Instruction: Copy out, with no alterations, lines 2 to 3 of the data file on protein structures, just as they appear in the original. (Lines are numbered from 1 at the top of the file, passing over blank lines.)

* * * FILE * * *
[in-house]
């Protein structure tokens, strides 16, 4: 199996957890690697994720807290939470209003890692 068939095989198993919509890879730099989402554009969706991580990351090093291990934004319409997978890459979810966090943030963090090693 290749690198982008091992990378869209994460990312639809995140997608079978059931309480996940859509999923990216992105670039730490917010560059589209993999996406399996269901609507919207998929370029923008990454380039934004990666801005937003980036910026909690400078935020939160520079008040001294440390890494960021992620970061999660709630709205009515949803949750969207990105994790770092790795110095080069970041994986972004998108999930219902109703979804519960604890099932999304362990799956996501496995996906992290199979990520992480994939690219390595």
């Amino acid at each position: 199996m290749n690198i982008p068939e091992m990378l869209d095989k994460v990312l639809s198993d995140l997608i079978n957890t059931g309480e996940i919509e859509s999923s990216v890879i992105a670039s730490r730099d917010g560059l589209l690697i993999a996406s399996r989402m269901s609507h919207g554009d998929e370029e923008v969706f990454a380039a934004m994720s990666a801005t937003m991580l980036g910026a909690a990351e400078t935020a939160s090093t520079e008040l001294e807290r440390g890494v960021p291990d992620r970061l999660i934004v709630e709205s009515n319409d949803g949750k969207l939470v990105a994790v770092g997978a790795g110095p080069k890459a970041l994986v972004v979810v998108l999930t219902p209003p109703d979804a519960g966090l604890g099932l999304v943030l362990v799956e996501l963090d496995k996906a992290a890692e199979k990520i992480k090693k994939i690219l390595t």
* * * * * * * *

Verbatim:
């Protein structure tokens, strides 16, 4: 199996957890690697994720807290939470209003890692 068939095989198993919509890879730099989402554009969706991580990351090093291990934004319409997978890459979810966090943030963090090693 290749690198982008091992990378869209994460990312639809995140997608079978059931309480996940859509999923990216992105670039730490917010560059589209993999996406399996269901609507919207998929370029923008990454380039934004990666801005937003980036910026909690400078935020939160520079008040001294440390890494960021992620970061999660709630709205009515949803949750969207990105994790770092790795110095080069970041994986972004998108999930219902109703979804519960604890099932999304362990799956996501496995996906992290199979990520992480994939690219390595």
């Amino acid at each position: 199996m290749n690198i982008p068939e091992m990378l869209d095989k994460v990312l639809s198993d995140l997608i079978n957890t059931g309480e996940i919509e859509s999923s990216v890879i992105a670039s730490r730099d917010g560059l589209l690697i993999a996406s399996r989402m269901s609507h919207g554009d998929e370029e923008v969706f990454a380039a934004m994720s990666a801005t937003m991580l980036g910026a909690a990351e400078t935020a939160s090093t520079e008040l001294e807290r440390g890494v960021p291990d992620r970061l999660i934004v709630e709205s009515n319409d949803g949750k969207l939470v990105a994790v770092g997978a790795g110095p080069k890459a970041l994986v972004v979810v998108l999930t219902p209003p109703d979804a519960g966090l604890g099932l999304v943030l362990v799956e996501l963090d496995k996906a992290a890692e199979k990520i992480k090693k994939i690219l390595t």